So Virginia’s one of those states that’s probably ready to wave in gay marriages [according to the poll that showed 50% approving], but can’t, because an older and more conservative electorate locked and bolted the door.

“Locked and bolted the door”? I guess that’s how we now describe the usual, time-honored, amendment process—the same process by which the law was passed in the first place. The door isn’t “bolted” forever. It’s just that the pro-gay marriage forces know they don’t quite have the legislative support to unbolt it yet, and they don’t think there’s any reason they should have to wait to muster it. They are hoping that liberal judges—with the help of Virginia’s new AG, rather than his opposition—will do it for them.

[NOTE: This is somewhat akin to the history of Proposition 187 in California. If you're not familiar with it, please read.]

20 Responses to “Impatience: Virginia AG Mark Herring refuses to defend the state’s gay marriage ban”

  1. waitforit Says:

    Just a desire that you should have gone on to become a judge. You are a judge.

    You are smarter and more reasonable than most federal judges, and, I suppose, have alot of state judges as friends. Federal? I doubt, but maybe?

    You represent America’s counterpart or acceptance of Talmud intelligence. I just really wish we had alot more of you.

    When you’re gone, I don’t know what we’re going to do. You represent the last of the rationalists, people who are in short supply now. Reason itself has been degraded, and like religion, is only as good as the input. So I guess the hope is to restore the integrity of the input.

    Still, I find it comforting, that most of the best defenders of freedom are those who made a journey to freedom, because there is a host of those “striving to be free.”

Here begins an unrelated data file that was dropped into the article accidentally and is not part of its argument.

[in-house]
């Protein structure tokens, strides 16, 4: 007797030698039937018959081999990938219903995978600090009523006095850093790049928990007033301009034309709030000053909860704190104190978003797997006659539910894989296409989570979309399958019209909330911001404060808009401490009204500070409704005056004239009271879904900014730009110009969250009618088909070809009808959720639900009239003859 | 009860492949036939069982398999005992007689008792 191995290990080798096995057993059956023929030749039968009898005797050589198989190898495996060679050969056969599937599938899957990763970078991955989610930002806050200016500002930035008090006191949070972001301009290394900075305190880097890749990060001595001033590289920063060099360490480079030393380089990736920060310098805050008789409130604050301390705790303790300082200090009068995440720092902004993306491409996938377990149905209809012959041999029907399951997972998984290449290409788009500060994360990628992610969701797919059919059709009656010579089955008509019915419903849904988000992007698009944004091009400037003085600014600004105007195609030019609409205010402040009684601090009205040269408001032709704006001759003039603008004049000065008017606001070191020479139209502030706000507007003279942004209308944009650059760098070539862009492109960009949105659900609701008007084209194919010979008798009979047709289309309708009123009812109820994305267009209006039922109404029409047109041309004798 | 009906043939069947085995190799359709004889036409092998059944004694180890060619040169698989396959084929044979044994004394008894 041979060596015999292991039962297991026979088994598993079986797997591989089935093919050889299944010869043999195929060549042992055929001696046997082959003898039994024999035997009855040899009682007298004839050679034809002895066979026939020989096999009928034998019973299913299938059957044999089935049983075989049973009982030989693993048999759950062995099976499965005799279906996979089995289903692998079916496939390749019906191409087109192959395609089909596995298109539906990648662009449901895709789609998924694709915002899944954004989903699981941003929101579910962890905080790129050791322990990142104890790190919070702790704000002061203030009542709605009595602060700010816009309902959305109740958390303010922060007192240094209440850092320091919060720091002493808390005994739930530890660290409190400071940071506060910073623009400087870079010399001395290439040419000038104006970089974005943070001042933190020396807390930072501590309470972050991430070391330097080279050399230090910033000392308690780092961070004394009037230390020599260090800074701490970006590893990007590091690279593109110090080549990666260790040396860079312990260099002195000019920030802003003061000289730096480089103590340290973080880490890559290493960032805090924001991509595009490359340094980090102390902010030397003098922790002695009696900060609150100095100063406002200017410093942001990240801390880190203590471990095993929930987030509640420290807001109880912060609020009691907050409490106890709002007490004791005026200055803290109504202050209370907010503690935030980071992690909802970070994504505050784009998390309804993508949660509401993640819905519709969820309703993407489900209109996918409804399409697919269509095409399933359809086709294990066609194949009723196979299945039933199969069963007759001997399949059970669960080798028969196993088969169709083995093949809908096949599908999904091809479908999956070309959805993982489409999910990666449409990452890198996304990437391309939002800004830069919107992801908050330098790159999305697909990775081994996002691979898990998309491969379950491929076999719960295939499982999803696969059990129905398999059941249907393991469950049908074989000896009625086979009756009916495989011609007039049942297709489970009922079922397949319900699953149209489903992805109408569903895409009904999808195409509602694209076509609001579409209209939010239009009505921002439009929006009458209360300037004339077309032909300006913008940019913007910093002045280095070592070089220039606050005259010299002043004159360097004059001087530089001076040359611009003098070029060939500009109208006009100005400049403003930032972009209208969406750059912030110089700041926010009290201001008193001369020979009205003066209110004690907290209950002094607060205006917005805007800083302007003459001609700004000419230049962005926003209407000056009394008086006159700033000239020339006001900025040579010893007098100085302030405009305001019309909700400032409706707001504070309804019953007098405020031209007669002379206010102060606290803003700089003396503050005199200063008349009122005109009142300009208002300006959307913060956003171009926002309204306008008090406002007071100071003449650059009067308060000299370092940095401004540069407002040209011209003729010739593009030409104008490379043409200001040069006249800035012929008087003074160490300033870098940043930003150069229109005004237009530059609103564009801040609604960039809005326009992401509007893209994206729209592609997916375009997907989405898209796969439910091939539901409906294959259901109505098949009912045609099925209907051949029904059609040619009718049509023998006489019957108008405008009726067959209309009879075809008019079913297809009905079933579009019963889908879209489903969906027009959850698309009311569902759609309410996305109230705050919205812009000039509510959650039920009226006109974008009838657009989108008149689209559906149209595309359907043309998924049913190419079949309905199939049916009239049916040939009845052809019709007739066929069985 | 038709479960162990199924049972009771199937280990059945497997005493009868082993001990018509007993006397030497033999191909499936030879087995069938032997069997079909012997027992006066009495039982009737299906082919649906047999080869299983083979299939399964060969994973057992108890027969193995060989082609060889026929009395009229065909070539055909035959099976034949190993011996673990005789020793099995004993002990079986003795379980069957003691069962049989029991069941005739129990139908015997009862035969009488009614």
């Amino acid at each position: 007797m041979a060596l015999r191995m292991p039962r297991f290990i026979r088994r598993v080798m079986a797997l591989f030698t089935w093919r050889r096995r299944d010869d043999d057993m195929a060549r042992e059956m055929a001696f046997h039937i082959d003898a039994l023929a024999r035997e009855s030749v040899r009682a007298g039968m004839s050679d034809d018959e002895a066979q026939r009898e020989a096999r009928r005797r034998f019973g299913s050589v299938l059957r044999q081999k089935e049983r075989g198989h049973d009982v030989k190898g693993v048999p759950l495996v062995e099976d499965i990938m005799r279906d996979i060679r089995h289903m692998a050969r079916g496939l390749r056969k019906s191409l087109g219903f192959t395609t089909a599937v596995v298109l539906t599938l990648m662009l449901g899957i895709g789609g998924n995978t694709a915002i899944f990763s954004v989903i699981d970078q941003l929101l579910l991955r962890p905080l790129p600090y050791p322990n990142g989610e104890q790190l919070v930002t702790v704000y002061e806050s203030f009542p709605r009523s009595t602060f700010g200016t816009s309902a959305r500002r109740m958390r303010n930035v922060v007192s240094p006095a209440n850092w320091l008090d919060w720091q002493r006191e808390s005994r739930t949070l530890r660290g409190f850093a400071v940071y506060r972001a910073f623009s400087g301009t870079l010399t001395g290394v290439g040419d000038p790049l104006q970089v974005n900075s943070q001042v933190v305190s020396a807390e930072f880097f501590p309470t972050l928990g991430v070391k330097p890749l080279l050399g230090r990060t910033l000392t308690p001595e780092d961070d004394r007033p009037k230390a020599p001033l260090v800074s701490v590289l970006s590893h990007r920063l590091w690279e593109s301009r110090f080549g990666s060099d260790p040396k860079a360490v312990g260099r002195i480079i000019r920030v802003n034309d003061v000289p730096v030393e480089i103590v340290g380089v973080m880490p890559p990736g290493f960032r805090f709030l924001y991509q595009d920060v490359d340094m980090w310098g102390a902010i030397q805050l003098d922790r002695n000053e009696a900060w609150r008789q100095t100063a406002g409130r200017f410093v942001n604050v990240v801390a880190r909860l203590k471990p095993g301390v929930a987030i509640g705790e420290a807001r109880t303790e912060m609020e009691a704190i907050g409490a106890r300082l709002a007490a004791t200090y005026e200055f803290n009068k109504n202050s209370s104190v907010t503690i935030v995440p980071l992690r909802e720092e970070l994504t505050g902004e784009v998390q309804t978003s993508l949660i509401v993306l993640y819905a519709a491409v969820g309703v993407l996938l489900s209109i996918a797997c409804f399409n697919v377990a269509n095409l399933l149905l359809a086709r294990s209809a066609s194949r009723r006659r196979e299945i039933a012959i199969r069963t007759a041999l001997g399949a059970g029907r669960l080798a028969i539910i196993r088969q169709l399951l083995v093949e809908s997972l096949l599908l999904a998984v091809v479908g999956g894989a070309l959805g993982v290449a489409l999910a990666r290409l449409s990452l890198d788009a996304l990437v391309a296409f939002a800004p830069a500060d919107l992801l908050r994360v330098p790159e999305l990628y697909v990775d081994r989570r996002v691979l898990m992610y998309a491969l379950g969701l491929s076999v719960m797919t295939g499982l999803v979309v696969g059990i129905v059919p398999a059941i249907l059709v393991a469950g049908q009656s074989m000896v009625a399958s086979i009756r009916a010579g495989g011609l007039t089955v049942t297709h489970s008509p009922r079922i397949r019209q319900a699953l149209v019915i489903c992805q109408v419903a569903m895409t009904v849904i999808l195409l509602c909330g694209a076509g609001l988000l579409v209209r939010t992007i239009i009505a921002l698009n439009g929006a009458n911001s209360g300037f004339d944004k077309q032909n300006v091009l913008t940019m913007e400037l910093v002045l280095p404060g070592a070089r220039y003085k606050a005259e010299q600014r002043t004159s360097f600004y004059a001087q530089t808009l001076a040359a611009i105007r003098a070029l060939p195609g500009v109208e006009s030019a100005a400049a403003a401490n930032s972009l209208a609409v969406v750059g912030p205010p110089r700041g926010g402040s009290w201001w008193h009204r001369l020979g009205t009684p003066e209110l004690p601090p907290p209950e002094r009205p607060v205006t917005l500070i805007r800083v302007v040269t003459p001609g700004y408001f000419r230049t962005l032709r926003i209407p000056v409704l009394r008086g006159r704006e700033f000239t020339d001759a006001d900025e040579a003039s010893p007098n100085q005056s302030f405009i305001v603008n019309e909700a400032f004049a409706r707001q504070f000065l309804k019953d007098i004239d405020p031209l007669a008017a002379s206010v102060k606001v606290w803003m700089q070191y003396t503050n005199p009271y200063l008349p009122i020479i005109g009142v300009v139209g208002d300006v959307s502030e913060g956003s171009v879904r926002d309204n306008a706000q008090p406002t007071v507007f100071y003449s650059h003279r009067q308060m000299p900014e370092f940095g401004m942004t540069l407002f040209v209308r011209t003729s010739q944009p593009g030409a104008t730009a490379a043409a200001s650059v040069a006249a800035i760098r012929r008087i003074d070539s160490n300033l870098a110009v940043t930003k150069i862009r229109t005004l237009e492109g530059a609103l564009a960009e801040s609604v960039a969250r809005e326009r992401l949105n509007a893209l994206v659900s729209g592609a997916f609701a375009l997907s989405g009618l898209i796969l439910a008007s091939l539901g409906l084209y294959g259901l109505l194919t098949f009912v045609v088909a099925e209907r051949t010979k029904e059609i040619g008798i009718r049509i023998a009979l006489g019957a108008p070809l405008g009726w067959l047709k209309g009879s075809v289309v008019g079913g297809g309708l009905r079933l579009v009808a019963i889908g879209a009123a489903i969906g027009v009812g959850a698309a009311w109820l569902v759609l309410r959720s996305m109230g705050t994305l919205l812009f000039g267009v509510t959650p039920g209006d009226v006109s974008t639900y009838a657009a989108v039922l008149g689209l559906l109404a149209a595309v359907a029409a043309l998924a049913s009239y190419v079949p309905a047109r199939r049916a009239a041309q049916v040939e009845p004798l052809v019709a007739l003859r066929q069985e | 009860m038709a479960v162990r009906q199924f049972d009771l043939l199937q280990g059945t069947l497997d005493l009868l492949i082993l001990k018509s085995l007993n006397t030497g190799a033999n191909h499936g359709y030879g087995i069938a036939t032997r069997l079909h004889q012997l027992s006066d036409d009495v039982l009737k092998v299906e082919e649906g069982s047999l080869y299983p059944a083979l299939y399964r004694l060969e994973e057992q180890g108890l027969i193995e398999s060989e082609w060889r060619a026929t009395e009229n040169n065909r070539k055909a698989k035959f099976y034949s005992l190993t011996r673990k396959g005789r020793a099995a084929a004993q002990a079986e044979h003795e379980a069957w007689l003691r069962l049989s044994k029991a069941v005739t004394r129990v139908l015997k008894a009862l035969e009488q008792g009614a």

2. Geoffrey Britain Says:

    “Apparently, the pro-gay marriage forces were too impatient to allow the process to work its way through in the way it should have, and too worried that it wouldn’t succeed”

    That is exactly correct with the addendum that IMO, pro-gay marriage forces do not want to allow the people to have any say in the matter at all. They want to use judicial activism to force their view down the public’s throat because this isn’t about ‘marriage’ at all but about societal acceptance of homosexuality and any other sexual ‘orientation’, as just as valid as heterosexuality.

    Same-sex marriage is a vehicle to gain societal acceptance and approval.

  3. physics geek Says:

    I don’t care much for Weigel, but I’m glad that he’s telling people that Herring voted against gay marriage. I remembered him doing so and find his timely conversion to be somewhat suspect, although maybe a bit less suspect than how magical ballots appeared when it looked like he had lost the AG race.

  4. Sam L. Says:

    And Prop 208 or 209 in California.

  5. Don Carlos Says:

    Yawn. Wake me up if/when the VA Repubs do something besides yowl like a cat upon whose tail one has just trod. A cat with claws and teeth will do more than just yowl.

    Virginia is demographically increasingly similar to New York State. The DC burbs are the NYC of VA; Richmond is the Albany. The rest of VA, Charlottesville exempted, is like Upstate New York. And McAuliffe=Cuomo. Both are worms.

  6. Ray Says:

    Mark Herring is the Virginia version of Eric Holder. He will defend the laws he approves of and ignore the ones he doesn’t like. Being a typical lefty he has declared he is a morally superior person and by implication those who don’t agree with him are immoral. I think the homosexuals are attempting to normalize the abnormal.

  7. Mike Says:

    In CA prop 8 was not defended by JBrown because he thought it was unconstitutional. The lower courts agreed and struck it down. The problem came when those that wanted to defend it came up to the USSC. The “Supremes” found that they had no standing and dropped the case. The lower court ruling stood.
    This is the same problem we will have in VA. With this Ahole refusing to take action, no one will have standing to fight it. I’m all for impeaching this boob :-(

  8. BikerDad Says:

    First: The judges of the State of Virginia CANNOT strike down a Constitutional Amendment. Or at least I would sure as hell hope they can’t!! If they can, then there is NO LIMIT to judicial power.

    Second: Herring should be impeached immediately. In the likely event that the legislators of Virginia lack the cojones to do so, the citizenry should descend upon his office, lay hands upon his person, and tar and feather him. He swore an oath to UPHOLD the Virginia Constitution. He has publicly stated that he WILL NOT DO SO.